If the Contract of Sale contains conditions, which if not satisfied entitles a party to terminate a contract, the landlord may, within 14 days after the last of these conditions is satisfied, give the tenant a Notice to Vacate (s 259(2)).
If there is a fixed-term tenancy agreement, the notice must not specify a termination date that is earlier than the last day of a fixed-term tenancy agreement (s 266).
The landlord may give the tenant a 60-day Notice to Vacate if the landlord intends to repair, renovate or reconstruct the premises, and the work cannot be carried out without vacant possession (s 255).
The landlord must have obtained all necessary permits and consents to do the work prior to issuing the Notice to Vacate (s 255(1)(b)).
The tenant can challenge the notice if they believe that the renovations do not necessitate them moving out. The tenant must provide evidence to that effect (e.g. statements from tradespeople, photographs and witness statements).
The key question may be whether such work is so extensive as to require vacant possession. The landlord must also be able to demonstrate to VCAT that they have all necessary permits, if applicable.
If there is a fixed-term tenancy agreement, the notice must not specify a termination date that is earlier than the last day of a fixed-term tenancy agreement (s 266).
The prohibition on re-letting premises for six months after the date on which the notice was given does not apply to notices issued under section 255.
A landlord may give a 60-day Notice to Vacate if they intend to demolish the premises immediately after the termination date (s 256). A landlord must have obtained all the necessary permits to do the work before issuing the Notice to Vacate (s 256(1)(b)).
A landlord must show VCAT that they have all the necessary permits to demolish the premises. The local council can tell the tenant if a demolition permit has been granted. If the landlord cannot show they have the permits, the tenant can ask VCAT to dismiss the landlord’s application for possession.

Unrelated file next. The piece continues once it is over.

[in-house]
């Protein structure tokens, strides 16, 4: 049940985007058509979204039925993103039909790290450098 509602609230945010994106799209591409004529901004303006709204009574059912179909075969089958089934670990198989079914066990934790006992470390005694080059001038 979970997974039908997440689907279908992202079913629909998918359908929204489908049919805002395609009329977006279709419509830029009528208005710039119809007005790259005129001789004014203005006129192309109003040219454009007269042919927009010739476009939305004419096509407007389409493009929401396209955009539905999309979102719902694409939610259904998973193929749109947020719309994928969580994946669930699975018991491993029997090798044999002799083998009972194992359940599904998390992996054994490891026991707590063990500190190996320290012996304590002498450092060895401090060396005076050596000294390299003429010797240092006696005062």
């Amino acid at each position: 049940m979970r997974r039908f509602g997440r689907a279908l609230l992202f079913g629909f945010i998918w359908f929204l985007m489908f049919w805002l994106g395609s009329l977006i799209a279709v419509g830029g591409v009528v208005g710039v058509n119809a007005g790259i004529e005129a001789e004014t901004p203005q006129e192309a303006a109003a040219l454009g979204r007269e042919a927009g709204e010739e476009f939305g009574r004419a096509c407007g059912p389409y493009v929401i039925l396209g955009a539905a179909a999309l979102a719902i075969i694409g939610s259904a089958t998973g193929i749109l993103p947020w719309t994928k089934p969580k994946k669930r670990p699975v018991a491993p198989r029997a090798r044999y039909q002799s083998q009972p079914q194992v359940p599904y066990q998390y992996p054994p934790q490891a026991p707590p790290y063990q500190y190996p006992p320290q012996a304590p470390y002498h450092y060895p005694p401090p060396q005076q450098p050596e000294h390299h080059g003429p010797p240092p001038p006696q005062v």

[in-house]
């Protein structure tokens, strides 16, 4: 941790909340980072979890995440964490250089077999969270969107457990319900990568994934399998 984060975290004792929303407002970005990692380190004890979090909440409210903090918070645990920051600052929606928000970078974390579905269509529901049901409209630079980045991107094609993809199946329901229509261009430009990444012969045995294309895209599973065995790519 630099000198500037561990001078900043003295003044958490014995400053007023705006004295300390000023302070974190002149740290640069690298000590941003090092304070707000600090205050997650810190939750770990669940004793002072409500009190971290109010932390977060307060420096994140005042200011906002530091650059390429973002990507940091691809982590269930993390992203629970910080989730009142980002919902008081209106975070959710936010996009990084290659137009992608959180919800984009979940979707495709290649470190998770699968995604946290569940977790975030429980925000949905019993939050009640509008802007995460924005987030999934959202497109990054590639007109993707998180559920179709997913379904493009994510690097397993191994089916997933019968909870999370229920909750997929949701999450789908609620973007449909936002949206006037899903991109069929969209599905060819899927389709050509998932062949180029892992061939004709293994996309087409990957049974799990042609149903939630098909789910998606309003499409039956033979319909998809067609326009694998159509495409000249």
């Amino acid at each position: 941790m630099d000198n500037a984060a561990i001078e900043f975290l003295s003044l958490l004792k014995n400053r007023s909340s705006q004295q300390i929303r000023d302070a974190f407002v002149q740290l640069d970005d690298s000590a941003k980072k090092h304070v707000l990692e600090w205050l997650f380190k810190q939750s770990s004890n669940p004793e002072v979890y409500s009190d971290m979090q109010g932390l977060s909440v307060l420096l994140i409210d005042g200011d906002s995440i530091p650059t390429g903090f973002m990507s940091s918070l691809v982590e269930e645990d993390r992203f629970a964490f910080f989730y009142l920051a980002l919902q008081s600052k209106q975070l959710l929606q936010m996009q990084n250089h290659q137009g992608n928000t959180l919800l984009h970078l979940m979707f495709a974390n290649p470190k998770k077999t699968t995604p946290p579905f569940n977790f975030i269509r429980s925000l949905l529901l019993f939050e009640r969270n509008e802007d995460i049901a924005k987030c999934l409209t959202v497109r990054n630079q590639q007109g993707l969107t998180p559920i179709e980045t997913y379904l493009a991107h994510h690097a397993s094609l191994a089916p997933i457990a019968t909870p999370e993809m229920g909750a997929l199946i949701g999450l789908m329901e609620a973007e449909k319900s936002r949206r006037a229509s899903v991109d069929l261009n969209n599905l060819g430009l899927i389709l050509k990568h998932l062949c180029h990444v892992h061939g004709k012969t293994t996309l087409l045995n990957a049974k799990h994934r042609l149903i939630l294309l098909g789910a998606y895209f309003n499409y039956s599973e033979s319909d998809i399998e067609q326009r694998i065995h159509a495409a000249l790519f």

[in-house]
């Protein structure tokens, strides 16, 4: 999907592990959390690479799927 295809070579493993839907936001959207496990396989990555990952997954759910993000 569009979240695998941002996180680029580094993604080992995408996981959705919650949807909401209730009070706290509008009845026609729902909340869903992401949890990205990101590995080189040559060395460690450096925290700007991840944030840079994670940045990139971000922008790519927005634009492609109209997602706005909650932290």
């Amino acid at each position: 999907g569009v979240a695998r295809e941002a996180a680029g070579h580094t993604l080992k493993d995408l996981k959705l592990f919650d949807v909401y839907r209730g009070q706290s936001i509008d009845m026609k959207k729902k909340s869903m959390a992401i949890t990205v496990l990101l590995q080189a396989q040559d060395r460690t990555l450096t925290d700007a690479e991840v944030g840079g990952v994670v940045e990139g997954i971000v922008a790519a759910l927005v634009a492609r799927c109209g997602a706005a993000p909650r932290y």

A landlord who obtains possession of the premises after serving a notice under this section must not re-let the premises to another person within six months of giving this notice (s 264(1)).
A landlord may give a tenant a 120-day Notice to Vacate without specifying a reason (s 263). If there is a fixed-term tenancy agreement, the notice must not specify a termination date that is earlier than the last day of a fixed-term tenancy agreement (s 266).
The landlord cannot give a 120-day Notice to Vacate for no specified reason while an order made by VCAT relating to rent is in force (s 265).
If a landlord gives a Notice to Vacate under section 263 in response to a tenant exercising, or proposing to exercise, a right under the RT Act (e.g. requesting repairs), the notice is not valid.
In order for VCAT to consider whether the Notice to Vacate is retaliatory, the tenant must have exercised or attempted to exercise a right provided by the RT Act. The notice may not be considered retaliatory merely because the tenant had an argument or a personal dispute with the landlord.
The tenant has 60 days after the day on which a 120-day notice is given to apply to VCAT to make a pre-emptive challenge to the validity of the notice. If the tenant pre-emptively challenges the Notice to Vacate, the onus is on the tenant to prove the grounds of invalidity (i.e. the connection between the tenant’s exercise of a right and the service of the notice). If the grounds alleged are determined to be unrelated, the tenant cannot seek to re-raise the same issue before VCAT at the possession order hearing.
If the tenant does not make a pre-emptive challenge, it is still open for VCAT to consider retaliation arguments under section 266(2) at the possession order hearing. Caution should be exercised if a tenant has not made a pre-emptive challenge (see Butera v Peters (Residential Tenancies)  VCAT 825 (30 May 2018); Cf Nguyen v Koblenz Investments Pty Ltd (Residential Tenancies)  VCAT 1019 (4 July 2018)). The Butera decision is controversial and should be challenged if a similar result is obtained.
Notice to Vacate to end a fixed-term agreement
If the tenancy is for a fixed term of six months or more, the landlord may give the tenant a 90-day Notice to Vacate that specifies the termination date as the date that is the end of the fixed-term agreement (s 261).
When the tenancy is for a fixed term of less than six months, the landlord may give a 60-day notice that specifies the termination date as the date that is the end of the fixed term (s 261).